Last year Nona and I spent a month in Japan during May and June.  I took lots of train photos but have been busy with other things and had not had a chance to post any of them until now.  About half the time we were in Japan we were traveling by train throughout western Honshu and on Kyushu.  It was the first time either of us been to Kyushu and we wanted to see as much as possible so we mostly kept moving.

From Hakata station in Fukuoka we took a Kiha 185 "Yufu" to the town of Yufuin in the mountains.   We had wanted to get on the Kiha 72 Yufuin-no-mori but it was sold out.  After spending a night in Yufuin, the next day we continued on this same type of train in the same direction to reach Bepu.
The 883 Blue Sonic took us from Bepu on the eastern side of Kyushu around the northern coast  back to Hakata Station in Fukuoka.

We rode the Kyushu Shinkansen round trip the length of the island between Hakata and Kagoshima.  The trains we rode were 8 car consists of the 700 series.



The round trip between Hakata and Nagasaki was on the Kamome 885.

We spent a couple of nights  in Nagasaki and while we were there we rode on their excellent system of trams.  I got lots of photos of those that I will save for another post.



Of all of these trains the one I would like most to buy a model of is the Kiha 185 Yufu.  It would be perfect for the AsiaNrail layout.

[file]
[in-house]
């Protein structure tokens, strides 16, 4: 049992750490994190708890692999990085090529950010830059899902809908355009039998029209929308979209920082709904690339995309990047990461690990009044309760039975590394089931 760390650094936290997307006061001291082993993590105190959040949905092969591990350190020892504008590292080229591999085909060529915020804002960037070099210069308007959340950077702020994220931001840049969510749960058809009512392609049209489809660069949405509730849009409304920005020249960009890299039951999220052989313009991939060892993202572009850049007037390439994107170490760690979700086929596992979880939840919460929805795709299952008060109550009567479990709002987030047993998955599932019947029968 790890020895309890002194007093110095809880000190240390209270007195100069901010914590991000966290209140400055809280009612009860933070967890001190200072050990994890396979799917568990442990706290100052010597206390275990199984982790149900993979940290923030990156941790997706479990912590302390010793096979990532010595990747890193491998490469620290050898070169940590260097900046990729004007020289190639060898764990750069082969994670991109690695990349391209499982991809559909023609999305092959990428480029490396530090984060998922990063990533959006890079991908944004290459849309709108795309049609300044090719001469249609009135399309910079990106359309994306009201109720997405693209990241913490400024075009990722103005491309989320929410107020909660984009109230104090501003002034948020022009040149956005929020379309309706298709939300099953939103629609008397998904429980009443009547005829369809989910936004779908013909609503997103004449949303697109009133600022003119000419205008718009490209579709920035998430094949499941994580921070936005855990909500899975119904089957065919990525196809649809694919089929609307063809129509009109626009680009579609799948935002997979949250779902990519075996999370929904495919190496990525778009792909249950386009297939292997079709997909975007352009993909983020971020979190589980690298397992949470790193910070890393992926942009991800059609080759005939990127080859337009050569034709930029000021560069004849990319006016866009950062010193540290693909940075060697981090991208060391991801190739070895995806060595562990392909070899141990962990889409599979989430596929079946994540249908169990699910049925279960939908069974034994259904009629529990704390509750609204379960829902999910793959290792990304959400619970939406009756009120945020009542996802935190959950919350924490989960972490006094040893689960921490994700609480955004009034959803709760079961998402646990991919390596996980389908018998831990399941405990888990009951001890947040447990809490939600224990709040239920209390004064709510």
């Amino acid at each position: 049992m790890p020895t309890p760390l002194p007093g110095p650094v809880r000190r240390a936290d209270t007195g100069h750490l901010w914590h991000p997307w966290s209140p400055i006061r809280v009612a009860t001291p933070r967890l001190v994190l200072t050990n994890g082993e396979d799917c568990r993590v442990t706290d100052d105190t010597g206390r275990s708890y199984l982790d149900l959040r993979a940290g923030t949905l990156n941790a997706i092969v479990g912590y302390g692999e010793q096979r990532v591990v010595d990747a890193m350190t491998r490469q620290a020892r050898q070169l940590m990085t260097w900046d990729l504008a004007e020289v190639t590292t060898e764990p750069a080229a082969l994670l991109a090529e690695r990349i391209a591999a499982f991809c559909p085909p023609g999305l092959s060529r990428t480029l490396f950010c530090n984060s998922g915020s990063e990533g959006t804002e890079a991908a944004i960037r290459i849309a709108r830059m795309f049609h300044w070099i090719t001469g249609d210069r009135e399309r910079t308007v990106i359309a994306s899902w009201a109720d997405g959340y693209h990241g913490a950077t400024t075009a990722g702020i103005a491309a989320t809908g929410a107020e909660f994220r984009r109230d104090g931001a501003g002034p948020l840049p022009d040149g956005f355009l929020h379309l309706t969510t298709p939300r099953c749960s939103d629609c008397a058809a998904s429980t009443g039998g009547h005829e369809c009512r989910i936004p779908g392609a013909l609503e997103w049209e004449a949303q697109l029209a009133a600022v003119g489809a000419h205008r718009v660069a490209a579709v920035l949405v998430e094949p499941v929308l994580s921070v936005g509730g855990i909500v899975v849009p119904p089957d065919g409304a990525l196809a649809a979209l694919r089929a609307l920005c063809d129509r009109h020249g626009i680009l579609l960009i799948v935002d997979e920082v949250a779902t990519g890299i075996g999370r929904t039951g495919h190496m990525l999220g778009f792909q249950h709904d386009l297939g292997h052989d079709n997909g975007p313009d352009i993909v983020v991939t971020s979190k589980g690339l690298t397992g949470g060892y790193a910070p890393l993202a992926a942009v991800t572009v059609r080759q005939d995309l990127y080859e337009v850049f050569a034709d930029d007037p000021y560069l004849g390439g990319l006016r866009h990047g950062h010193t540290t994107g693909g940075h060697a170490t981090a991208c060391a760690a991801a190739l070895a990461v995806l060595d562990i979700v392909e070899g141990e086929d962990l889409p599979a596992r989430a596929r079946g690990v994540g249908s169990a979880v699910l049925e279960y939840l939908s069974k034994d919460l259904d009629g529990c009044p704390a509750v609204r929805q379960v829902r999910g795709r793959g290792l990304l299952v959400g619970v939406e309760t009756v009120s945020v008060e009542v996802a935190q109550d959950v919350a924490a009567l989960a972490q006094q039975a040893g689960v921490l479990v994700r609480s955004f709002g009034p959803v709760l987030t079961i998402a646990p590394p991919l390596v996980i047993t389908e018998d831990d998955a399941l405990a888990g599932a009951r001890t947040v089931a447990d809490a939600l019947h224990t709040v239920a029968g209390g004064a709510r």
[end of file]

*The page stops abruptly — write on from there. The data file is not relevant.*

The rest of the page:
These have been done by Micro Ace in 2 or 4 car sets a few times but are currently sold out.  Guess I will have to wait for the next release.

Monday, April 23, 2018

Joinerless joints for a quicker set up.

For display layouts made up of many small sections, installing the connecting tracks is one of the most time consuming and tedious jobs.  Back in the 2014 post "We don't need no stinkin rail joiners" I presented how the track connection between the Hot Springs Junction module and the small extension module was being made without using rail joiners. 

Following the success of that single track connection, I then added a double track version of this when I built the 2 Meter module to extend the Musashi-Koyama module set.  This has now been used a few times with continued success.

Prior to our most recent layout Paul had also changed the interface between the 2 sections of his Shifen Station module set.  This interface has 3 tracks and again we had good success with it.   That area is shown here before the interface was modified.
We decided at this show that we are now ready to take the next step of modifying all of the module track interfaces to joiner-less.  As I am laying new track on the Kaigan module it was laid right to the edge of the module.

I built this small module to use as a standard to align both the length of the rails and the alignment.
I placed 2 tracks on my standards module with the tracks spaced 25.5mm apart which is the AsiaNrail standard for double track.

In this photo the blue arrows point out the right hand rail on each track.   Hopefully we can have these all done before our next layout setup.

Thursday, April 19, 2018

Concept for the new curved module

With the Musashi-Koyama modules and my American Prototype home layout being ongoing projects it would seem like starting another module is crazy.   Sometimes for me having something small to work on and actually completing is needed to get re-focused on the bigger projects.

I have had several ideas for this pair of skinny modules with 45 degree curved tracks but decided to use the ones that would take advantage of the depth of the module frames.